Being a sports or entertainment lawyer once meant you might help a pro athlete or singer with an employment or recording deal contract.
Today, that job title could mean you focus your practice on intellectual property, cybersecurity, taxation, or any number of other legal specialties, and that you do so from most anywhere around the globe.
A recent survey of TerraLex attorneys revealed that, while sports and entertainment have certainly gone global (thanks largely to the Internet), individual countries wrestle with their own unique related legal and political issues.
Survey participants emphasized that effective representation of sports and entertainment clients increasingly means collaborating with lawyers in all manner of disciplines in their firms – and with attorneys elsewhere around the planet.
“We need to have the broadest team of lawyers possible,” said attorney Mark Owens, chair of TerraLex’s Sports and Entertainment Industry Sector Team, and a partner with AmLaw 100 law firm Barnes & Thornburg LLP.
Also, this means being able to tap the local legal and cultural knowledge of attorneys worldwide.
“What, for example, does it mean to enforce a morals clause (in a contract) in Spain or France or the U.S. or Italy?” he said. “These are things only lawyers in each country will know and be able to help with.”
Topping the list of coming sports and entertainment issues are the rise of professional e-sports, the definition and protection of intellectual property rights, and gambling regulations, survey participants said.
The global phenomenon of e-sports (competitive, organized video gaming) has left governments everywhere playing legislative catch-up. Established rules governing traditional sports are often inadequate to regulate competitions that can take place in virtual and real-world arenas by players of all ages and nationalities.
Of course, with uncertainty comes challenges and opportunities alike to help e-sports clients make sense of this burgeoning, multibillion-dollar industry, says Brazilian attorney Fernando Stacchini, of Sao Paulo-based firm Motta Fernandes Advogados.
Indeed, e-sports clients will need help with everything from TV and various other kinds of broadcast rights, marketing and publicity, commercialization and protection of intellectual property rights, as well as cybersecurity and data protection, and taxation matters.
“All this will represent a huge opportunity for prospecting new clients and more work from current clients,” Stacchini said.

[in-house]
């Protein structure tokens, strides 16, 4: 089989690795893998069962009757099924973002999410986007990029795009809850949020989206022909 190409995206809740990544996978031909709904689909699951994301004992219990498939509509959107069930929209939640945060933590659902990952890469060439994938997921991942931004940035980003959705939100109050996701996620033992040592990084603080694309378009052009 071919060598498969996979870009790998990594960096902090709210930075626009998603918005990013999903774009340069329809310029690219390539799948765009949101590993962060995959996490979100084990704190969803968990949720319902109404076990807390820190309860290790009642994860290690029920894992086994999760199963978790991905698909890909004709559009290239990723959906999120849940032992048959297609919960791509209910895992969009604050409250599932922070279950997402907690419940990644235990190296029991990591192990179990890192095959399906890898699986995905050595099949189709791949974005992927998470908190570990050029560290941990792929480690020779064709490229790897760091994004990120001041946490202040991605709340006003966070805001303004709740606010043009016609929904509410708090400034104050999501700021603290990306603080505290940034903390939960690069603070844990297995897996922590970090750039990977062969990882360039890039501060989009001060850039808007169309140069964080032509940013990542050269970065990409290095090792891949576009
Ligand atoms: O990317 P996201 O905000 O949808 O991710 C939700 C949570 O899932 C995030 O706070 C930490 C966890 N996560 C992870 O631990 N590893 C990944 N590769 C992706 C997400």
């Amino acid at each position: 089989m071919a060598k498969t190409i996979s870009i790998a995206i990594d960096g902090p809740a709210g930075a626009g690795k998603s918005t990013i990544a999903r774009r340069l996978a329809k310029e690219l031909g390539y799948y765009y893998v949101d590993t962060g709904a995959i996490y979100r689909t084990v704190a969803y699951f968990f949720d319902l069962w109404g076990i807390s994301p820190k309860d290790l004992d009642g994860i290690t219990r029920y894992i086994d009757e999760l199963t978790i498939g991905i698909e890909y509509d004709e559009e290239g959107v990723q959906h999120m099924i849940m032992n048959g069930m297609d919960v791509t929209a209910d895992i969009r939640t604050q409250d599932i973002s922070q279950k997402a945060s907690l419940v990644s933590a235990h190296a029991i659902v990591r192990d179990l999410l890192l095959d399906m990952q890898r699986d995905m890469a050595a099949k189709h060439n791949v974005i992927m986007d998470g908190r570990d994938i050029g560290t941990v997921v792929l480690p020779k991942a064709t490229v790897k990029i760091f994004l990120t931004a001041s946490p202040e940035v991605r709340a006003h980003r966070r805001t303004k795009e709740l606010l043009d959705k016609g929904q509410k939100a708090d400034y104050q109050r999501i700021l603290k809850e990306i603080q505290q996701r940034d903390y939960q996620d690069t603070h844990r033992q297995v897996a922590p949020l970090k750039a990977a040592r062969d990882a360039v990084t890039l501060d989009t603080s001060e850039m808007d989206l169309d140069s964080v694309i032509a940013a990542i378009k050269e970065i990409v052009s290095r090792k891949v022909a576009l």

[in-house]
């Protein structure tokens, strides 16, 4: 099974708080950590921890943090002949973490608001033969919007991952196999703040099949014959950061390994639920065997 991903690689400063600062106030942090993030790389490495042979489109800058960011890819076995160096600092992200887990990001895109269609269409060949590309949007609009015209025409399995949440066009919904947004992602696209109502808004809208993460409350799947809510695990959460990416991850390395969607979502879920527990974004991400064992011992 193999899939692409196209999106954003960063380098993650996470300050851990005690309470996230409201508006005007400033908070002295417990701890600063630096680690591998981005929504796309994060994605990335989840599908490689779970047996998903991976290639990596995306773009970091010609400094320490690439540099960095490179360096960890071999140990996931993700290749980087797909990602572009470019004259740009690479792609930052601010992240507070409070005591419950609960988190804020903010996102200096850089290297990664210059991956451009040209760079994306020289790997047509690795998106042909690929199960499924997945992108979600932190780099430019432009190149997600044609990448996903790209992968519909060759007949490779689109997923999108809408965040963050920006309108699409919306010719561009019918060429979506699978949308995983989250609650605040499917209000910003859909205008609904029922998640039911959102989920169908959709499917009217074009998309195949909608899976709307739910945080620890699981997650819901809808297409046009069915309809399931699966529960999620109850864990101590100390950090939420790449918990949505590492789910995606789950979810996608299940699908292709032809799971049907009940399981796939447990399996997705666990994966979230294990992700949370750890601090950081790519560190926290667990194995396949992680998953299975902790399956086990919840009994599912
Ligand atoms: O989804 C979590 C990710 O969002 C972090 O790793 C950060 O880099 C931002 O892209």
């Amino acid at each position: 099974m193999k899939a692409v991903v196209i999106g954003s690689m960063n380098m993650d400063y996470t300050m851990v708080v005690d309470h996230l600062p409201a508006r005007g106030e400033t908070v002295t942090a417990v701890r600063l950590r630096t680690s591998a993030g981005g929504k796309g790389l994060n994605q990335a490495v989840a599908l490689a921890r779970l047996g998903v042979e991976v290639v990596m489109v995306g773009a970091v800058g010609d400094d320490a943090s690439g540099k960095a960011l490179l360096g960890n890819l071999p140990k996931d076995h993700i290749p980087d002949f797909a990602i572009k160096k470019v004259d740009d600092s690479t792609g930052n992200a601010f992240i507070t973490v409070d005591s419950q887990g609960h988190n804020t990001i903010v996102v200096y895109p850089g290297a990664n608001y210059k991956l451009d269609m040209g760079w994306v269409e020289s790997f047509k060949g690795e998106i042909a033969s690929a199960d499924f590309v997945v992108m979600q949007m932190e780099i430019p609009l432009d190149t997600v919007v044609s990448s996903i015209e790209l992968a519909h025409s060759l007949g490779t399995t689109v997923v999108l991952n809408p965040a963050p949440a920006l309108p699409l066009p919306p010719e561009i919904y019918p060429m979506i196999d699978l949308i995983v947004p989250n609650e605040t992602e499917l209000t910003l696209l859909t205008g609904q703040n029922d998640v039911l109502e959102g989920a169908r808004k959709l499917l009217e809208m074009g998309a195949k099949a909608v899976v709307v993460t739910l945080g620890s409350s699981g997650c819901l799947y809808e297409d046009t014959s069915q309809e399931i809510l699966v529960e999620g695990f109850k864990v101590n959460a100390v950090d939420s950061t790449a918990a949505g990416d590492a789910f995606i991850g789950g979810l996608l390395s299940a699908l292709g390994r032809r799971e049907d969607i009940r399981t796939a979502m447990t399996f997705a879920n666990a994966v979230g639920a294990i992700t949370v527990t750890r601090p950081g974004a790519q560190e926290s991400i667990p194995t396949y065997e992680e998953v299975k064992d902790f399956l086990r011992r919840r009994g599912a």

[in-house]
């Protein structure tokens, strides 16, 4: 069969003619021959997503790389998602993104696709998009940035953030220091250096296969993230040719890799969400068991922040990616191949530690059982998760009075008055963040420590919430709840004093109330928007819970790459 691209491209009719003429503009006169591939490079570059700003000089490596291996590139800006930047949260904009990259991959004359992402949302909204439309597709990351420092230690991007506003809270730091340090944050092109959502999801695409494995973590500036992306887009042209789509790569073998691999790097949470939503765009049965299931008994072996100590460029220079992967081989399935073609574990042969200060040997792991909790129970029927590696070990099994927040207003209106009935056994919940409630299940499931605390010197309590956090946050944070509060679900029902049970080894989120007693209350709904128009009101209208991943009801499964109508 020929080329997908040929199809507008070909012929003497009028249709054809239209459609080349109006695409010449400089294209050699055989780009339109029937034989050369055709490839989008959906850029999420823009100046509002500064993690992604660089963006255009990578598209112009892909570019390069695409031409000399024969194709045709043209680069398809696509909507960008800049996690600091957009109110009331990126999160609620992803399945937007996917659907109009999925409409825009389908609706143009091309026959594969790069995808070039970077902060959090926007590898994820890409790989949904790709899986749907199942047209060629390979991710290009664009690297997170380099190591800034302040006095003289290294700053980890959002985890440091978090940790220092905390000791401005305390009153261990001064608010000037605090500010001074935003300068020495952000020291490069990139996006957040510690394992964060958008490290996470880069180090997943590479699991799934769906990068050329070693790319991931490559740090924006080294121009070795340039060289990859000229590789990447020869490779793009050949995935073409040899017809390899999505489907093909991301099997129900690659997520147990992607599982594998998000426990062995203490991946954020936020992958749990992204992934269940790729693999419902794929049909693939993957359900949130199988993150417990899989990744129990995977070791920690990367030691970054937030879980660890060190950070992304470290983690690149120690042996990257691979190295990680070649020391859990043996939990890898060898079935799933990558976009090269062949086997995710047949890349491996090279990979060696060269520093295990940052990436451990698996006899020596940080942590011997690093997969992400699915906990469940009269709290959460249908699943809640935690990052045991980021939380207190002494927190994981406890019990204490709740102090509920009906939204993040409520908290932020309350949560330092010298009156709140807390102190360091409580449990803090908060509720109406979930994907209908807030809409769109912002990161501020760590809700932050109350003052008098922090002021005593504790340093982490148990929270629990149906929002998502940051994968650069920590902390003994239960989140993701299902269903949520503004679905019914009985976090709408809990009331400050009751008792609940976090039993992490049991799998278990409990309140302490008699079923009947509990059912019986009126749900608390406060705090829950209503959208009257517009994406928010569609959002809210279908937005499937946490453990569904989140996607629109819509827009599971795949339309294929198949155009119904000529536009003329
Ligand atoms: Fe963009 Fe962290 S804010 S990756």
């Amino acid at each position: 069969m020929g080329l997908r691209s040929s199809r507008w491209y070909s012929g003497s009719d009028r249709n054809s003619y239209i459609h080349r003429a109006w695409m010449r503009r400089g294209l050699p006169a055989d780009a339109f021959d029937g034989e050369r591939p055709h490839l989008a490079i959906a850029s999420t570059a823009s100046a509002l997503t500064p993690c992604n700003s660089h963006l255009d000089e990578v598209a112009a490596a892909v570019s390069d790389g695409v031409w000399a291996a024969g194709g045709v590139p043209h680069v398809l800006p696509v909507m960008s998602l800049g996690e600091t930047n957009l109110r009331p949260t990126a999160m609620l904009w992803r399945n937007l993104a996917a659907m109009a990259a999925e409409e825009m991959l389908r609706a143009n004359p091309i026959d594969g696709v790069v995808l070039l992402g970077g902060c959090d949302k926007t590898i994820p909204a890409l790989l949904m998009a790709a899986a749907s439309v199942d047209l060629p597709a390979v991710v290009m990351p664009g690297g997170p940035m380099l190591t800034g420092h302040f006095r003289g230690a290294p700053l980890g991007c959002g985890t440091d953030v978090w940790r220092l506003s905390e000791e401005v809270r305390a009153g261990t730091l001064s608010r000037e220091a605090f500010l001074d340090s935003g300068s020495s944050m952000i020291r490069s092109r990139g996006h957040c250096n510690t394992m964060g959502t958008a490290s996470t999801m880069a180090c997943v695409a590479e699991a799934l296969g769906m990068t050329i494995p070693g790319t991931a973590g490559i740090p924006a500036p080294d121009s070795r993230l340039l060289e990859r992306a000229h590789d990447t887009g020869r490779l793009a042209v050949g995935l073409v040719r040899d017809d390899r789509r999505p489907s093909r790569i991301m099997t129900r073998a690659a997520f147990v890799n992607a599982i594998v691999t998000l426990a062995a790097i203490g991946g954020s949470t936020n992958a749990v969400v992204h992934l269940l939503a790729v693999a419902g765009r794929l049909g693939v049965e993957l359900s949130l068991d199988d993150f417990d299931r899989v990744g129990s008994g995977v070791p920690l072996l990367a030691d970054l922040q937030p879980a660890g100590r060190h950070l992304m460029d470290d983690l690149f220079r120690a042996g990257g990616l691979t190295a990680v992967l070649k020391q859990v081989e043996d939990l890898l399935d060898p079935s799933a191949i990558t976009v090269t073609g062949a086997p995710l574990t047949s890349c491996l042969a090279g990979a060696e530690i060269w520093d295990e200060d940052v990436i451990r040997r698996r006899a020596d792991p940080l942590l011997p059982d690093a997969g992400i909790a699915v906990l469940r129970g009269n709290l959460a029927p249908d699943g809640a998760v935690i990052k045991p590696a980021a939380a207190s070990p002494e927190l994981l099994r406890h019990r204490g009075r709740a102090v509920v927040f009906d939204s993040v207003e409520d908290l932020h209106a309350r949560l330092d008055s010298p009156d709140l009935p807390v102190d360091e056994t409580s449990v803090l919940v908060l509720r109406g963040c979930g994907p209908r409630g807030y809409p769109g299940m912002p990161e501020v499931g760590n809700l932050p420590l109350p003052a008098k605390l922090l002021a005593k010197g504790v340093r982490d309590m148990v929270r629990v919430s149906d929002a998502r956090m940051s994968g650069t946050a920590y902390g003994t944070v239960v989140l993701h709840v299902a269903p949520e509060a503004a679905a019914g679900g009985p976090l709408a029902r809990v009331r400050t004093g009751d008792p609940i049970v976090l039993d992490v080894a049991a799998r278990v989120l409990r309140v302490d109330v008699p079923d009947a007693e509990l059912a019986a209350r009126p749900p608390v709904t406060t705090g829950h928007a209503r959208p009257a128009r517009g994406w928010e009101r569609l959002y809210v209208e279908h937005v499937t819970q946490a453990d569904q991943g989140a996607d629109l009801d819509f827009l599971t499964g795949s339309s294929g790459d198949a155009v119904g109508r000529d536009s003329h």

Attorney Anna Viladás of Spanish law firm Roca Junyent, also anticipates that labor law-related issues will be especially important in the e-sports arena, including negotiating salaries, as well as compensation from sponsorships and endorsements.
“A lot of the players are minors and are all around the world,” she said. “How will teams hire and trade such players?”
And as anyone who’s a fan of a team or band these days knows, athletes and entertainers don’t just perform on the field or stage. They create and share all manner of digital utterances and images through various media, often in collaboration with admirers.
Defining and protecting such intellectual property will continue to present fresh challenges and opportunities.
“In a content-driven economy, who owns and has the rights to (such intellectual properties) will be very important,” Viladás said.
The internet may have made gambling a global phenomenon, but regulation of it remains largely local. To this end, countries will continue to grapple with what kinds of wagering to allow, as well as how to tax it.
Opportunities for lawyers will likely be greatest in countries where lawful gambling is newest, such as Brazil, which only legalized sports gambling in 2018. Hashing out what kinds of business models will be allowed, as well as how billions in annual revenues will be taxed, will be but a fraction of the issues needing settlement.
“So much has yet to be figured out,” Stacchini said. “There will be many issues for lawyers to help clients with.”
Individual countries will also have unique legal issues in the coming year, underscoring the need for foreign lawyers to forge good relationships with local counsel.
For example, a non-Australian attorney with a sports-related dispute in that country will soon need to decide whether it’s better to participate in a newly established national sports tribunal, the Court of Arbitration for Sport or traditional courts.
Australian attorney Amelia Lynch, head of the Sport & Leisure team at law firm Lander & Rogers, says the new national sports tribunal was created to boost efficient and specialist resolution of sporting disputes.
And in Russia, the government and sports teams are working to attract more foreign sports fans – as well as private investment. To this end, officials are – among other things – looking at relaxing visa requirements for foreigners visiting for sporting events.
“(Russian sports teams) need to be more competitive, not just on the field, but commercially,” said attorney Andrey Tereschenko, a partner with Moscow-based law firm Pepeliaev Group. Tereschenko oversaw legal matters for Russia’s hosting of the 2018 World Cup in Sochi.
If one thing is clear about the sports and entertainment industry sector for the coming year, it’s that there will be many opportunities for clients but also challenges. Interested parties will want to rely on experienced legal counsel with a clear understanding on the ever-changing regulations.
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